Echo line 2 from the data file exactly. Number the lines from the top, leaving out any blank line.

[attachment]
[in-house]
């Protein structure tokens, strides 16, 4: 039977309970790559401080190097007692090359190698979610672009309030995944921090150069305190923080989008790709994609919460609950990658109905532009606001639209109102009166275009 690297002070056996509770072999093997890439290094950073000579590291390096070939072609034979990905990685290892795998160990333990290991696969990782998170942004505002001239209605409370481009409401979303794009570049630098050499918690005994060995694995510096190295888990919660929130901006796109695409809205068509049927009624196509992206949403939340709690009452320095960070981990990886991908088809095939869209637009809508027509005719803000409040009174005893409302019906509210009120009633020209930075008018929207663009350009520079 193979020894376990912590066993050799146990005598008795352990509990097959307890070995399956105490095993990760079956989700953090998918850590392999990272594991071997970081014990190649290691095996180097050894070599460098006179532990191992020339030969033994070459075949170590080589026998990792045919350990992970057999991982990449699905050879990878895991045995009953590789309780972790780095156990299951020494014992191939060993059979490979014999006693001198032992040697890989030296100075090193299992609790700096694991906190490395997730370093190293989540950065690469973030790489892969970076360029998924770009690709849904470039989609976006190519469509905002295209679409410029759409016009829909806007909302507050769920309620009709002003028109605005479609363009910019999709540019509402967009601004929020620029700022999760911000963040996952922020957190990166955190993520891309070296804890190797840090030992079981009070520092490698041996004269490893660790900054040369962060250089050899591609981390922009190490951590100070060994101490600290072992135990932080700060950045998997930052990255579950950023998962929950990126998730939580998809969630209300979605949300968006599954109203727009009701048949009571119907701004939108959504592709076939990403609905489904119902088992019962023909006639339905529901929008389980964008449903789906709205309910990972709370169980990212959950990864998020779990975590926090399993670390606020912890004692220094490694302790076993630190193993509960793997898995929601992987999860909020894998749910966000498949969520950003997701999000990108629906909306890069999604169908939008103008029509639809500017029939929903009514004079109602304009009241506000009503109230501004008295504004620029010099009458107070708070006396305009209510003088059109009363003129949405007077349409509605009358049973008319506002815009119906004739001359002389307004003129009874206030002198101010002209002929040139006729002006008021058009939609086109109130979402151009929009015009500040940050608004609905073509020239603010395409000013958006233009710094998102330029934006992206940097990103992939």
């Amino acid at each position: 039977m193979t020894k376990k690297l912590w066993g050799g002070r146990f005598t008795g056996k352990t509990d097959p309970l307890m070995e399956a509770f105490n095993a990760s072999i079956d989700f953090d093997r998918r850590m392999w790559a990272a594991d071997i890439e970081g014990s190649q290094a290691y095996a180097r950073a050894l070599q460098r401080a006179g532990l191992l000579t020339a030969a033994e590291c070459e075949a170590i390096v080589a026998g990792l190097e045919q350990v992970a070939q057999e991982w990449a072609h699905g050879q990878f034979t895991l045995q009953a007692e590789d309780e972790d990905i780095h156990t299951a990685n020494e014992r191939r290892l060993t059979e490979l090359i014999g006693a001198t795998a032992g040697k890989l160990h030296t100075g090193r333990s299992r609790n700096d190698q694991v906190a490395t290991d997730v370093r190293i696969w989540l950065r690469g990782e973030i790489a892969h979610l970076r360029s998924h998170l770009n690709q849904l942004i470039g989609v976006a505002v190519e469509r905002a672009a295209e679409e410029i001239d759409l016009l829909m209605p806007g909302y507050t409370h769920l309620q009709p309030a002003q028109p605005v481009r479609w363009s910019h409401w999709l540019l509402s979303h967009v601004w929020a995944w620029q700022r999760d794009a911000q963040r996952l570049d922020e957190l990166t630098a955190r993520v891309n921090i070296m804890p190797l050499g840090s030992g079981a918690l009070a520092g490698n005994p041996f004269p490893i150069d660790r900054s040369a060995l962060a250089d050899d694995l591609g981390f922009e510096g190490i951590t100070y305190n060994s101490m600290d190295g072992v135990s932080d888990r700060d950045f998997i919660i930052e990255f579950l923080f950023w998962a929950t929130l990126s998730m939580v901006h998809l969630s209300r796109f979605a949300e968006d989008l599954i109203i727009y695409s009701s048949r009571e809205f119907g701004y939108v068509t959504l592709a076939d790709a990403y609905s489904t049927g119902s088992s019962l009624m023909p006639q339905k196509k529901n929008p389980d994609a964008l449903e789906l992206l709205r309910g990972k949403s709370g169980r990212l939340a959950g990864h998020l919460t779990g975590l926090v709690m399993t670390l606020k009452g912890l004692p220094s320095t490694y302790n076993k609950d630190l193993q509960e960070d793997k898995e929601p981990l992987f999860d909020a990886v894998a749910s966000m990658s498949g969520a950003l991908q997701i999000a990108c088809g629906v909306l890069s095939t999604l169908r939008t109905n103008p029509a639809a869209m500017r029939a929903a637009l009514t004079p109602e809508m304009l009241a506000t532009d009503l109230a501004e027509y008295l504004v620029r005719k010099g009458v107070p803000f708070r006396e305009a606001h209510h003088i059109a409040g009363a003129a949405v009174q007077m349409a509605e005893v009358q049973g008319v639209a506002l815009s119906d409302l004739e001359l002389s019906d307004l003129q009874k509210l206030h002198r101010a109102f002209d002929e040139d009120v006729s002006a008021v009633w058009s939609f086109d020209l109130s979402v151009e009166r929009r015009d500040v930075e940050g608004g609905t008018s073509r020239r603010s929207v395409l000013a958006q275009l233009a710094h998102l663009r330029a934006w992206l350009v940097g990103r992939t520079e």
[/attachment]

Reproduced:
């Protein structure tokens, strides 16, 4: 039977309970790559401080190097007692090359190698979610672009309030995944921090150069305190923080989008790709994609919460609950990658109905532009606001639209109102009166275009 690297002070056996509770072999093997890439290094950073000579590291390096070939072609034979990905990685290892795998160990333990290991696969990782998170942004505002001239209605409370481009409401979303794009570049630098050499918690005994060995694995510096190295888990919660929130901006796109695409809205068509049927009624196509992206949403939340709690009452320095960070981990990886991908088809095939869209637009809508027509005719803000409040009174005893409302019906509210009120009633020209930075008018929207663009350009520079 193979020894376990912590066993050799146990005598008795352990509990097959307890070995399956105490095993990760079956989700953090998918850590392999990272594991071997970081014990190649290691095996180097050894070599460098006179532990191992020339030969033994070459075949170590080589026998990792045919350990992970057999991982990449699905050879990878895991045995009953590789309780972790780095156990299951020494014992191939060993059979490979014999006693001198032992040697890989030296100075090193299992609790700096694991906190490395997730370093190293989540950065690469973030790489892969970076360029998924770009690709849904470039989609976006190519469509905002295209679409410029759409016009829909806007909302507050769920309620009709002003028109605005479609363009910019999709540019509402967009601004929020620029700022999760911000963040996952922020957190990166955190993520891309070296804890190797840090030992079981009070520092490698041996004269490893660790900054040369962060250089050899591609981390922009190490951590100070060994101490600290072992135990932080700060950045998997930052990255579950950023998962929950990126998730939580998809969630209300979605949300968006599954109203727009009701048949009571119907701004939108959504592709076939990403609905489904119902088992019962023909006639339905529901929008389980964008449903789906709205309910990972709370169980990212959950990864998020779990975590926090399993670390606020912890004692220094490694302790076993630190193993509960793997898995929601992987999860909020894998749910966000498949969520950003997701999000990108629906909306890069999604169908939008103008029509639809500017029939929903009514004079109602304009009241506000009503109230501004008295504004620029010099009458107070708070006396305009209510003088059109009363003129949405007077349409509605009358049973008319506002815009119906004739001359002389307004003129009874206030002198101010002209002929040139006729002006008021058009939609086109109130979402151009929009015009500040940050608004609905073509020239603010395409000013958006233009710094998102330029934006992206940097990103992939």